Of all the states of Latin America, Uruguay is one of the smallest in terms of both area and population. A little more than three million people live on an area of 176, 000 square kilometers. And Uruguay got its name from the river of the same name, translated from the language of the local Indians "Uruguay" is "a river of colorful birds".
12 interesting facts about Uruguay
- Before the appearance of Europeans, the territory of modern Uruguay was inhabited by the Charrua Indians. They put up a desperate resistance to the colonialists, as a result of which almost all the men of the Charrua were exterminated or driven out of their usual places, and women and children were enslaved. It is almost impossible to meet purebred Charrua Indians, their descendants have survived only from mixed marriages. And in the capital of Uruguay, the city of Montevideo, there is a monument called "The Last Charrua".
- Uruguayan Jose Mujica bears the unofficial title of "the world's poorest president." He was in the presidential office in 2010-2015. Of the president's monthly salary, which was $ 12, 500, he kept only a tenth for himself, claiming that this amount was enough for him, and most of his compatriots did not receive that kind of money. He currently lives in an ordinary farmhouse near Montevideo. Even the ex-president has to carry water from a well.
- The economy of Uruguay is based on agriculture. There are about 12 million sheep in the country. It is interesting that not so long ago in Uruguay, along with the local currency, the so-called "sheep tokens" were in circulation. The owners of large farms invited workers to shear the sheep, paying them with tokens, which indicated the name of the farm and the number of sheared animals. After the completion of the work, the tokens were exchanged for money. But, many shops accepted such tokens for payment, and then received real money from livestock breeders.
- There are a lot of casinos in Uruguay. Moreover, these establishments are designed not so much for local residents as for tourists from neighboring Brazil, where gambling has been banned since 1946. Often, for the convenience of guests, casinos are built near the Brazilian border.
- Until 1992, duels were officially allowed in the country, however, in order to conduct a duel, it was required to obtain a corresponding document from officials. Since 1992, duels have been banned, and the participants face a serious sentence. The permission for a duel in another state of Latin America - Paraguay has been preserved. But, and there is one condition, both participants must be blood donors.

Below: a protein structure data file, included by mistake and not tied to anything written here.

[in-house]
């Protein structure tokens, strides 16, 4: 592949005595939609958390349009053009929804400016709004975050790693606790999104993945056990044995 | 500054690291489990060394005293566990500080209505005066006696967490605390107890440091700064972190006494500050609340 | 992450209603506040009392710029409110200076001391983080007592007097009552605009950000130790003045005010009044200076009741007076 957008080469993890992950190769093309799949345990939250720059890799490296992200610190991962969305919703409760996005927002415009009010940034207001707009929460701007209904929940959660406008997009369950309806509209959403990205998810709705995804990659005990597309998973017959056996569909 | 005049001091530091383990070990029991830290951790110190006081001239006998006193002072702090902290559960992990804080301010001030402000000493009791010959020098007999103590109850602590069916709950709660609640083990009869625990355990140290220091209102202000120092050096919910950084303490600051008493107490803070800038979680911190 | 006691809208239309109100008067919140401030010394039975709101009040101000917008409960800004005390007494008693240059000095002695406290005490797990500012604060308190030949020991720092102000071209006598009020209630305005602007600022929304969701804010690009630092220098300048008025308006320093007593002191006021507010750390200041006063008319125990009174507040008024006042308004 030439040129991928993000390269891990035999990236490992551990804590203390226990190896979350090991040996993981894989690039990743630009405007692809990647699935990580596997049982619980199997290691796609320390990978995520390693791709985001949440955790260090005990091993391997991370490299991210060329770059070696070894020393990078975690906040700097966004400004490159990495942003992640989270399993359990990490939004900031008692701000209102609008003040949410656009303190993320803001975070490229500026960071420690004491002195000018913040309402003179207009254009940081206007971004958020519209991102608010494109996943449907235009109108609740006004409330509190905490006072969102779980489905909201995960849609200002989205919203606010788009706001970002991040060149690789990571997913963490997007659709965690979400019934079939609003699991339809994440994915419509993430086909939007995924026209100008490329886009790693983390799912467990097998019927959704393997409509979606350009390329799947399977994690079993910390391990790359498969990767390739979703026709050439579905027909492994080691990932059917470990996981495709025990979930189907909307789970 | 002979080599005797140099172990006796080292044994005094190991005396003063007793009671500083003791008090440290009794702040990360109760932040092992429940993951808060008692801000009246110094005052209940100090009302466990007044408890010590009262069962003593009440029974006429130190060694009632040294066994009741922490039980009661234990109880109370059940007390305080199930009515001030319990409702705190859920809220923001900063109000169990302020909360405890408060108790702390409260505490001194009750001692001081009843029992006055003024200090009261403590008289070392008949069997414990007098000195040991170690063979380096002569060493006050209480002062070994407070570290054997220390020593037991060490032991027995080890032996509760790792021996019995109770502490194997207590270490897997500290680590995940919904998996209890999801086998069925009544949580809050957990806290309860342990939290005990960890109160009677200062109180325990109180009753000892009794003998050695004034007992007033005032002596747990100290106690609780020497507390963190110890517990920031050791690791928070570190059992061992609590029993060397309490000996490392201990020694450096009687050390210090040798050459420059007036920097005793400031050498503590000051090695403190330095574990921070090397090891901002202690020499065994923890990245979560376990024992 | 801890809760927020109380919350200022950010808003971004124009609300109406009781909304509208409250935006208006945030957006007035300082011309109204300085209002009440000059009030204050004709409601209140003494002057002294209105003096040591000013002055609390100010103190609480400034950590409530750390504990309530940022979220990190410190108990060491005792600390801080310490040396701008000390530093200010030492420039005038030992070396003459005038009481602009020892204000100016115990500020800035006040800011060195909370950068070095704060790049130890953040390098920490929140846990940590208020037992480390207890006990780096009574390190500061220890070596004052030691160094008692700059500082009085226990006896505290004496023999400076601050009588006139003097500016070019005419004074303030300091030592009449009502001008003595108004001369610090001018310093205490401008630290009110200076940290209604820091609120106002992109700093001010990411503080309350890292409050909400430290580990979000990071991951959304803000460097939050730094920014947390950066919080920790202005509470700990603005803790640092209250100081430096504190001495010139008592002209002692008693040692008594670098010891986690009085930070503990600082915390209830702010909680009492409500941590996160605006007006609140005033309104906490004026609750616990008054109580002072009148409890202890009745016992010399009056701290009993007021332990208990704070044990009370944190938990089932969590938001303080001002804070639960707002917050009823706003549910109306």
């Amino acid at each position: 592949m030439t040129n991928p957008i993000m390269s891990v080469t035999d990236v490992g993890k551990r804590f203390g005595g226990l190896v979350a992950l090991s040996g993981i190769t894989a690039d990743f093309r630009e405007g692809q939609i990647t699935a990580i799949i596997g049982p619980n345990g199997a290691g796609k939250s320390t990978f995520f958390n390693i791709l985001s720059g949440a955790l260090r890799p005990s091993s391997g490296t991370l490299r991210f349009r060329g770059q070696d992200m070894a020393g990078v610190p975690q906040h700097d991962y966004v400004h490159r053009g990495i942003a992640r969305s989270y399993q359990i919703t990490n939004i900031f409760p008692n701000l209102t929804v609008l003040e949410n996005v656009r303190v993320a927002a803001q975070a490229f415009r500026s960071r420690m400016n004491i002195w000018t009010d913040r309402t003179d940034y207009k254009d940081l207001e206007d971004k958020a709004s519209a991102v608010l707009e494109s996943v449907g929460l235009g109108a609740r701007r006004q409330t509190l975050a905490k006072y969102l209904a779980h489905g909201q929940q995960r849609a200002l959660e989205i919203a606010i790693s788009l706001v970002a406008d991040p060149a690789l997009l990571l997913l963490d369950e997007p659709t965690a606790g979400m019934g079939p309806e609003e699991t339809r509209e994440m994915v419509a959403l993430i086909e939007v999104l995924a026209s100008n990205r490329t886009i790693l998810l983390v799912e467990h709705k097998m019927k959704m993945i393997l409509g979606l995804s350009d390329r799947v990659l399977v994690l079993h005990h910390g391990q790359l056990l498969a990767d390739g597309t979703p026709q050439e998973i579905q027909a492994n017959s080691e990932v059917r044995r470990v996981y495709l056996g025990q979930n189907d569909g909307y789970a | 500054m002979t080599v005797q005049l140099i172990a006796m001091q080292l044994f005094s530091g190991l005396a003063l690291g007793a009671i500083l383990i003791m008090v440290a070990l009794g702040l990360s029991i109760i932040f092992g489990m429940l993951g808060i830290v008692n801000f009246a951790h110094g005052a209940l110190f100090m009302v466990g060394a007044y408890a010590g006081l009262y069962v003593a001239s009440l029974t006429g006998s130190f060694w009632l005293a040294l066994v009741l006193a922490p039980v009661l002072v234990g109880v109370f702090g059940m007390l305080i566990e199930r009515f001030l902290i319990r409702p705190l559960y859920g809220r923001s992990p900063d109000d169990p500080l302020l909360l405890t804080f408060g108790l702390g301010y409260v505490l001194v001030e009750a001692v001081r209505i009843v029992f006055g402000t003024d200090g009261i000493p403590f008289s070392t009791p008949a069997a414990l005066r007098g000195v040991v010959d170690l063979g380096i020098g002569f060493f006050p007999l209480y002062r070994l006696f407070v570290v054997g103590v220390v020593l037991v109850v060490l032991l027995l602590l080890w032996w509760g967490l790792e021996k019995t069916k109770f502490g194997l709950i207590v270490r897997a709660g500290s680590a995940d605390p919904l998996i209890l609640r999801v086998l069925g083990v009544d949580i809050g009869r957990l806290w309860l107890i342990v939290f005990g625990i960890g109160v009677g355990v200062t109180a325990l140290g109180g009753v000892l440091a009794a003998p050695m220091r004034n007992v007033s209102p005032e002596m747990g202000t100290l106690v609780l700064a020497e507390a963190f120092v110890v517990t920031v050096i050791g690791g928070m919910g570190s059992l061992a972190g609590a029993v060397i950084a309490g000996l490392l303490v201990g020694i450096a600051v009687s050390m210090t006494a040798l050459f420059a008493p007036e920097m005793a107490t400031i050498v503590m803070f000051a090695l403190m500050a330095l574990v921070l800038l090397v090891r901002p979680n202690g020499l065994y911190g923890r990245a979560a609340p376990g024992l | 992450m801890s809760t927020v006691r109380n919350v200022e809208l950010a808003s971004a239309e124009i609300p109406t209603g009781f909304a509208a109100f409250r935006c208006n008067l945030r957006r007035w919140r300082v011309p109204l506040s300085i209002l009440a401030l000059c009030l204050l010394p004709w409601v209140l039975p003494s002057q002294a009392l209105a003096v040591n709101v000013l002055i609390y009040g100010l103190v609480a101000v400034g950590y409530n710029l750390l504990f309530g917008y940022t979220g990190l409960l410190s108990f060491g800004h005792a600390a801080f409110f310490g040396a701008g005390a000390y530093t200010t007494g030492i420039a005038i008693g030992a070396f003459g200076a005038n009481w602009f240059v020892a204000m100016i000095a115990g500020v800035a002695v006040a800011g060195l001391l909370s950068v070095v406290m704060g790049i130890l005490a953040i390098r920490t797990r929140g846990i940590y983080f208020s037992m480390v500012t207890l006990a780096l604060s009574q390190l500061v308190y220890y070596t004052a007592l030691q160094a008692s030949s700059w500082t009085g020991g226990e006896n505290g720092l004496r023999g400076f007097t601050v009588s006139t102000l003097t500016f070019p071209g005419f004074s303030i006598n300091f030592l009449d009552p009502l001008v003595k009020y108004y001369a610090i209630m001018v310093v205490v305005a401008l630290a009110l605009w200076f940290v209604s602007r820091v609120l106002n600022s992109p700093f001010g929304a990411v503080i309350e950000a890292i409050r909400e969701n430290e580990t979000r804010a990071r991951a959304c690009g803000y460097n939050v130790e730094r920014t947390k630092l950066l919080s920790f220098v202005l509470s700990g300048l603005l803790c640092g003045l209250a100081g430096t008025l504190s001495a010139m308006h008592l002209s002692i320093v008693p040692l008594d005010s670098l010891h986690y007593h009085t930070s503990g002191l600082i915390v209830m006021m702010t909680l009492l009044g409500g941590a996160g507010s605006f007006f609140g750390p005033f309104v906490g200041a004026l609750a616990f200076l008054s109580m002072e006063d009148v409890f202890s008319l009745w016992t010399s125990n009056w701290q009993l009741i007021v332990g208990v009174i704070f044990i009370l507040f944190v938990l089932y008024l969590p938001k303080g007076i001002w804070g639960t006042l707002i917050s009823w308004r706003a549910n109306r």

- A lot of things may seem strange to our motorists who find themselves in Uruguay. for example, the speed bumps are concave, not convex. Gasoline is quite expensive here - about $ 1.50 per liter. But, drunken traffic offenses in Uruguay are considered a mitigating circumstance, not an aggravating circumstance.
- Almost every second Uruguayan lives in the capital, Montevideo. The population of Montevideo is 1, 300, 000 people. Interestingly, Salto, the country's second most populous city, has only 100, 000 inhabitants. Tourists who have visited Uruguay claim that there is only one city, all the rest are like big villages.
- Uruguayans, like most other South Americans, celebrate holidays on a grand scale. Five holidays a year are national - New Year (January 1), Labor Day (May 1), Constitution Day (July 18), Independence Day (August 25), Christmas (December 25). There is an interesting New Year's tradition in the country - to tear and throw out old calendars from home.
- The Uruguayan anthem is written by the local poet Francisco Acuña de Figueroa, who wrote it in 1833. His work is recognized as the longest of all national anthems in the world: it has 11 verses, and it takes more than 5 minutes to perform. Therefore, most often only the first two verses sound. The hymn begins with the words: "Uruguayans, homeland or grave!"
- Football is the number one sport in Uruguay. The national team of this country won the Olympic Games twice (1924 and 1928) and the same number of world championships - in 1930 and 1950. Moreover, in 1950, the Uruguayans sensationally beat the Brazilian national team in the decisive match, and not just anywhere, but at the Maracanã stadium in Rio de Janeiro. For the Brazilians, this was a real tragedy.
- In 1930, Hector Castro became world champion in the Uruguay national team. At the age of 13, a teenager was cut off the right hand with an electric saw, but this did not prevent him from becoming a famous athlete. In addition to winning the World Championship, Hector Castro was an Olympic champion and won the South American Championship twice.
- At the end of the 19th century, the first migrants from the Russian Empire arrived in Uruguay. Now there are about 10, 000 Russians here, most of them have long forgotten the native language of their ancestors. Some of our compatriots have made a great contribution to the development of Uruguay. For example, a street in Montevideo is named after geographer Georgy Chebotarev.